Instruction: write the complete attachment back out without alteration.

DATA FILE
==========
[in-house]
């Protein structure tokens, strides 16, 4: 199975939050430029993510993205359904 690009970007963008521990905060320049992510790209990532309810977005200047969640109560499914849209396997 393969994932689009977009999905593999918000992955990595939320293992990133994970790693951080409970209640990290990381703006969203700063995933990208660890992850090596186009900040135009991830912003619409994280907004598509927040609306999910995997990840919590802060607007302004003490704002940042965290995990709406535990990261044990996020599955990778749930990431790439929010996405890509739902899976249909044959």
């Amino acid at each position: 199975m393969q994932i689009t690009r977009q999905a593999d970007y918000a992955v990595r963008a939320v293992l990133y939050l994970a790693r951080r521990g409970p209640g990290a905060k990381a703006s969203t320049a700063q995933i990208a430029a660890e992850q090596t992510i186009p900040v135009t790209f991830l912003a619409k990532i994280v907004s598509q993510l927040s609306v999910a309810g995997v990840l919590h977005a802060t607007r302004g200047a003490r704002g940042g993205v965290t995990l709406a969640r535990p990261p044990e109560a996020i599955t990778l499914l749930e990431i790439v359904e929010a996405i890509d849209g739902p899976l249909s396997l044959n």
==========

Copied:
[in-house]
């Protein structure tokens, strides 16, 4: 199975939050430029993510993205359904 690009970007963008521990905060320049992510790209990532309810977005200047969640109560499914849209396997 393969994932689009977009999905593999918000992955990595939320293992990133994970790693951080409970209640990290990381703006969203700063995933990208660890992850090596186009900040135009991830912003619409994280907004598509927040609306999910995997990840919590802060607007302004003490704002940042965290995990709406535990990261044990996020599955990778749930990431790439929010996405890509739902899976249909044959």
């Amino acid at each position: 199975m393969q994932i689009t690009r977009q999905a593999d970007y918000a992955v990595r963008a939320v293992l990133y939050l994970a790693r951080r521990g409970p209640g990290a905060k990381a703006s969203t320049a700063q995933i990208a430029a660890e992850q090596t992510i186009p900040v135009t790209f991830l912003a619409k990532i994280v907004s598509q993510l927040s609306v999910a309810g995997v990840l919590h977005a802060t607007r302004g200047a003490r704002g940042g993205v965290t995990l709406a969640r535990p990261p044990e109560a996020i599955t990778l499914l749930e990431i790439v359904e929010a996405i890509d849209g739902p899976l249909s396997l044959n």